Increased Security Risks

Outdated Technology

Lack of Support

Higher Maintenance Costs

Retiring IT Specialists

Your current staff of IT professionals may have been experienced with existing Legacy platforms but what happens when they retire? Are your current IT specialists up to speed with older devices and infrastructure? What happens when new IT consultants and staff try to integrate newer technology with outdated systems? Your company needs to be trained on the peculiarities of existing infrastructure which may not be cost-efficient and time-consuming.

Mobile Access

Are your current platforms able to produce the desired results only on a laptop/PC? Will they be compatible with mobile devices such as tablets or smart phones? Many legacy systems are not designed to deal with the rapidly expanding mobile service markets; as well as being unable to extend your resources necessary to offer services on social networks and other platforms.


Failing to keep up with IT trends is a significant strike against any business. If a competitor launches a new app and your company can’t do the same because it doesn’t have the back-end system capable of supporting such an outlet, then this could seriously affect your business.

Integration still poses a number of challenges. Modern computing uses the concept of sessions, communications across several different systems. Along with compatibility problems, communications involving legacy systems can consume more network bandwidth than their modern equivalents.  This lessens the productivity of your network.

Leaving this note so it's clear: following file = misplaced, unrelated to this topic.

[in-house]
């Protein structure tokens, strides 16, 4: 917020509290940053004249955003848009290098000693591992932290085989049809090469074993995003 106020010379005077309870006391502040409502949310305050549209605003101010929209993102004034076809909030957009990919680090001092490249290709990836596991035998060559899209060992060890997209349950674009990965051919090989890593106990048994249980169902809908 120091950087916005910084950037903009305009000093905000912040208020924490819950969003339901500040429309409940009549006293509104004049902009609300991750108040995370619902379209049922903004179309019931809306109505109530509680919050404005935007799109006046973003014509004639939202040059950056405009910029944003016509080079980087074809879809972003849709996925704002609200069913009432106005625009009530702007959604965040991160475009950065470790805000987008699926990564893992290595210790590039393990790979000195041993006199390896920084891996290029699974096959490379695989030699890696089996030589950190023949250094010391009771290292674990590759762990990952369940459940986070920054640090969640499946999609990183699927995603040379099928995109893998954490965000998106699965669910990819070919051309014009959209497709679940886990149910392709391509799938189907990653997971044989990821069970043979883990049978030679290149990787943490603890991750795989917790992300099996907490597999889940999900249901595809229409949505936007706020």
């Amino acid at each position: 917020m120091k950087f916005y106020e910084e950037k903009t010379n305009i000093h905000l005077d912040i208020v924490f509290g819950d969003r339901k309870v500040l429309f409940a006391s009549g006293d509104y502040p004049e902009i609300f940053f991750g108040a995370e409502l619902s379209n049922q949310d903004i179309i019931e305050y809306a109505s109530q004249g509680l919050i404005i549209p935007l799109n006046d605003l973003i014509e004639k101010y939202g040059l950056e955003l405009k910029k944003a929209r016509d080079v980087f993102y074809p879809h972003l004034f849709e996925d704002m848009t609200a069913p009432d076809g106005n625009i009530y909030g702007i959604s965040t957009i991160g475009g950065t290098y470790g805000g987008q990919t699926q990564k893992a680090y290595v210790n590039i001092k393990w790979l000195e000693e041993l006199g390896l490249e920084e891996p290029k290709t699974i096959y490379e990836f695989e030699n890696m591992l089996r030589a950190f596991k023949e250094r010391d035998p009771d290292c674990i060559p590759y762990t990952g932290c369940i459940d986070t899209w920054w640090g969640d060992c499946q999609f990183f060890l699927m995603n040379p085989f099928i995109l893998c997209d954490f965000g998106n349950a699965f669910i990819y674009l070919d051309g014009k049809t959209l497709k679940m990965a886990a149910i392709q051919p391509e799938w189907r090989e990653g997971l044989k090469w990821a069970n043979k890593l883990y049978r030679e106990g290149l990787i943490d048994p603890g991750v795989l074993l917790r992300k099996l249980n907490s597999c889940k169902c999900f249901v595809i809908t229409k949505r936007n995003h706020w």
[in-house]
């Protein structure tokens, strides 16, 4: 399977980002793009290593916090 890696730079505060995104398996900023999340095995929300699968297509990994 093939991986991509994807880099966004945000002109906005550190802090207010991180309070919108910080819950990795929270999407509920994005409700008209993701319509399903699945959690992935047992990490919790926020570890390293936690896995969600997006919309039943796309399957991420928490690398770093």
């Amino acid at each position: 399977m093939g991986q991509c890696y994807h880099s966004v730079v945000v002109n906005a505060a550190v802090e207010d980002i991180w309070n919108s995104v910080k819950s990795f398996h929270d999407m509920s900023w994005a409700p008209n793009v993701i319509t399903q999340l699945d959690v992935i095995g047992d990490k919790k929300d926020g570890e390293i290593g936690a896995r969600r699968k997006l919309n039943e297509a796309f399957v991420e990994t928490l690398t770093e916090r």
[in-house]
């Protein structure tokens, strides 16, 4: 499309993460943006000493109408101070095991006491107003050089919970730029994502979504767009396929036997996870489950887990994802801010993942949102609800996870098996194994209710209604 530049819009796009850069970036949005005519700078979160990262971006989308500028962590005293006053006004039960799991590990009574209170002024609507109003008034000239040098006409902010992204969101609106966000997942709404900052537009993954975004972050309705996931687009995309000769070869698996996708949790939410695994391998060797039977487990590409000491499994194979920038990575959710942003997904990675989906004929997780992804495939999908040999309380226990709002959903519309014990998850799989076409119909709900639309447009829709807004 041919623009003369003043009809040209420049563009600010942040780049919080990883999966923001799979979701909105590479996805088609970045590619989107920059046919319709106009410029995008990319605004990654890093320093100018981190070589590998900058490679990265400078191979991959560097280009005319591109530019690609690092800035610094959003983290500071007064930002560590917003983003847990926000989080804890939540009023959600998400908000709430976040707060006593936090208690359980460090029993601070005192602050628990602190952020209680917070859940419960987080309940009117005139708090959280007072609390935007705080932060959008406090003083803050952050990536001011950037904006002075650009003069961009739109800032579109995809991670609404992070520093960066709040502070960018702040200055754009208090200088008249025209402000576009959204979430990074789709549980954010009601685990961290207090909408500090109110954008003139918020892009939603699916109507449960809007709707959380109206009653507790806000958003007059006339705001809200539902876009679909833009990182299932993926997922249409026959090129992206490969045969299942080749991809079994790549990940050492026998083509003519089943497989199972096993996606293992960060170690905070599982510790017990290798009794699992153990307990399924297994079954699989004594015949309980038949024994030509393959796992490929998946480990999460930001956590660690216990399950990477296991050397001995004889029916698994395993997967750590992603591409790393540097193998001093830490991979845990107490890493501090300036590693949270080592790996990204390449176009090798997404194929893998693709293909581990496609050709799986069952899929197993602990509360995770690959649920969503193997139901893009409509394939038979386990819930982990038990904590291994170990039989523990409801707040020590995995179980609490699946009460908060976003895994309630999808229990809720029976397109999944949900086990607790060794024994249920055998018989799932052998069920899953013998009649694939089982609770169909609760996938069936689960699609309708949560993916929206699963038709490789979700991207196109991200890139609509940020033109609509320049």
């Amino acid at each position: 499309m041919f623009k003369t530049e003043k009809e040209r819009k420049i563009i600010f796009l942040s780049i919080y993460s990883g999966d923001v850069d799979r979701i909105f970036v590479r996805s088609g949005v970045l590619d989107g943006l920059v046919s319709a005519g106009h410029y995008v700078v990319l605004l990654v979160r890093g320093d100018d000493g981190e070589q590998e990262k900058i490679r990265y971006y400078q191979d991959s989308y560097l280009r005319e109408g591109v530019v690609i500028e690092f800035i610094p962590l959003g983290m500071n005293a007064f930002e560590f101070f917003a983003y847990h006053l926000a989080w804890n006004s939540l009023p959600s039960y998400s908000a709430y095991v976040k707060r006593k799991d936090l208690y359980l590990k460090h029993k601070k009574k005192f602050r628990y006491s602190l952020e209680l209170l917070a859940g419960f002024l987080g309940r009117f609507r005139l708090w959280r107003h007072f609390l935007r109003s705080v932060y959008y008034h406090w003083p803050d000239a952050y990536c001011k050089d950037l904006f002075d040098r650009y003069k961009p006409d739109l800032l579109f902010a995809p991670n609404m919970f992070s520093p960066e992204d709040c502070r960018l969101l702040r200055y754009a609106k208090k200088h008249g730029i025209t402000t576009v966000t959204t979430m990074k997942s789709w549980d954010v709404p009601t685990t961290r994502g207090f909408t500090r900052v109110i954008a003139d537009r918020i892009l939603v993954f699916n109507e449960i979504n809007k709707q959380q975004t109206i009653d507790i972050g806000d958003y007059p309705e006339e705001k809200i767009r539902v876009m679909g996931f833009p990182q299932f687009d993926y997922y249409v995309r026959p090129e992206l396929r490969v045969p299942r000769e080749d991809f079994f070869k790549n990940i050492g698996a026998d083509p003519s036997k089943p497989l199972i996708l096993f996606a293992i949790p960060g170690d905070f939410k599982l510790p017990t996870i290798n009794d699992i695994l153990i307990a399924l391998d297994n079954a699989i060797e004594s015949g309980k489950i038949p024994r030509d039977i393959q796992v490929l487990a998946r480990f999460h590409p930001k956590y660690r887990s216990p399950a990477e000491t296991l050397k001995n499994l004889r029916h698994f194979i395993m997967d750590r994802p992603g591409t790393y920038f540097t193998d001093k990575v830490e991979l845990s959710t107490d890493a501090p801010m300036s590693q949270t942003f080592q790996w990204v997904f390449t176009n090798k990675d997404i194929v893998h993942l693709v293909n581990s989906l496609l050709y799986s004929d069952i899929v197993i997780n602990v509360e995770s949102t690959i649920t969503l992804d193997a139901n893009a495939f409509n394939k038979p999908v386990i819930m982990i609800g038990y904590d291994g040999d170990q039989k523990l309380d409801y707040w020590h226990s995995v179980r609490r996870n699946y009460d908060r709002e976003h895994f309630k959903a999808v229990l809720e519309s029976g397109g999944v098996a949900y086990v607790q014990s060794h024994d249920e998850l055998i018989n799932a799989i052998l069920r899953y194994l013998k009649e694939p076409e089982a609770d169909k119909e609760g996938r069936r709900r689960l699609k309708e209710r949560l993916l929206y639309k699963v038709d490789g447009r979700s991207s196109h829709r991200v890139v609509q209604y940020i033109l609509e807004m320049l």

Legacy systems migration
Before deciding if your company should remove existing legacy systems or not, there are several factors to consider:

  • Are current systems still offering anything for your business?
  • How cost-effective is it to maintain these systems?
  • Is there sufficient (if any) support available for these systems?
  • Is it possible to integrate the technology with modern architecture?
  • How accurate and up to date is the documentation for the legacy systems and will it affect output and the speed of implementation?

Businesses also need to keep in mind their future desires. As IT evolves so do the technological needs of the masses a fact that organizations cannot ignore. Legacy system integration is one way to ensure that you can keep your integral system in tact while incorporating the use of modern applications.  Recent developments have made it possible for legacy migration to easily take place. This is possible through virtual migration, where old software runs on modern systems. The beauty of this new system is that it deals rather effectively with the hardware problem. Rather than re-writing the legacy software in a modern programming language, the modern hardware is adapted to the old software.

Therefore if your business is still relying on legacy systems, it might be time for an upgrade. New technology can help you beat the competition, be more efficient, save money, and improve employee retention.